One consideration more shall suffice on this head. The minister of Christ is bound to preserve and to inculcate the spirit of his Lord and Master : If any man have not the spirit of Christ, he is none of his.”+ And, let it be remembered, however dull of sight or heavy of hearing the world may be in other matters, they can always judge with sufficient accuracy on this ; at least to such a degree as to render the endeavours of that teacher abortive, who may happen to be otherwise minded. If, in the next place, we inquire what most particularly marked the mind of Christ, we shall find that it was the deepest humility. Entitled as he was to consider himself equal with God, he nevertheless took upon him the form of a servant, and humbled himself, and became obedient to death, even the death of the cross : I and, in this respect, he left us an example that we should follow his steps.

Let us now, in the second place, consider in what way the intellectual powers with which we have been furnished may be most effectually brought to bear in rightly dividing the word of truth. It is a fact, I believe, to which no objection can be made, that, however gifted any one may be by nature, there is still a necessity for instruction in one shape or other, in order to qualify him to fill any important office. In the lowest ranks of life, a schooling and apprenticeship at least are found to be necessary to constitute the ordinary mechanic. In the learned professions generally, no expense is spared to form the successful physician or advocate; and experience, which is the safest guide in all such matters, abundantly assures us, that without such training no good result can reasonably be expected. In all these cases then, a continued, arduous, and painful preparation, is necessary. The children of the world are wise in this respect; and to their decisions we are here compelled to bow.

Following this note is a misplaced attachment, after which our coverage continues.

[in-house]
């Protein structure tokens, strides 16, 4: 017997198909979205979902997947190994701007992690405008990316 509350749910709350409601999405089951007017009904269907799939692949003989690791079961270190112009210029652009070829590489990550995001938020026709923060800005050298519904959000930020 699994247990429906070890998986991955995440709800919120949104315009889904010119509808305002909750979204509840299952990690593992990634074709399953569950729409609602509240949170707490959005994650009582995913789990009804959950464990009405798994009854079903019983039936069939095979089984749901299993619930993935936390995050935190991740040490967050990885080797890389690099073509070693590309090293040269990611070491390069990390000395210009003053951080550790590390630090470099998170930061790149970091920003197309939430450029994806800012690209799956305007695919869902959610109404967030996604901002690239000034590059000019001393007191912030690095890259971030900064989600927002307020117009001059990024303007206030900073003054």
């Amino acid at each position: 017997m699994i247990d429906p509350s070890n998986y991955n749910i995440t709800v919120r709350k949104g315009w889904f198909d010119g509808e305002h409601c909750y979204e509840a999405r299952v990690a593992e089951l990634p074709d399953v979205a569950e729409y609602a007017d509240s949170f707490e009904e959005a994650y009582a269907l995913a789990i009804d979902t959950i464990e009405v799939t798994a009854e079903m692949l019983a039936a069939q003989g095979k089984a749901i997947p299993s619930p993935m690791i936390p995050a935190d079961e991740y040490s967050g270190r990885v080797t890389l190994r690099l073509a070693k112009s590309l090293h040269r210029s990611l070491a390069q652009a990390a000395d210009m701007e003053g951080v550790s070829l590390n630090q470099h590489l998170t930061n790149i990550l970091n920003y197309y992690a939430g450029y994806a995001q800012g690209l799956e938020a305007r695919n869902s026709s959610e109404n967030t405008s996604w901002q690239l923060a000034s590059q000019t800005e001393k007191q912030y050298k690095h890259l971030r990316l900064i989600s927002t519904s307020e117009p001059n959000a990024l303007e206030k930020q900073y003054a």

2 Tim.ï. 25.

+ Rom. viii. 9.

| Phil. ii. 7, 8.

$ 1 Peter, ii. 21.

Our Scriptures, the standing and permanent repositories of the word of truth, are, as it has already been remarked, easy in their diction, and are generally exemplified in the most intelligible manner; and so far they offer a probability of being universally understood and applied. There are, however, instances not a few, in which, if we may judge from facts, very great difficulties are to be found, such as appear to be in many cases of very considerable importance. It shall be our business now to consider in what


these have arisen; and, then to suggest how they may be most successfully met.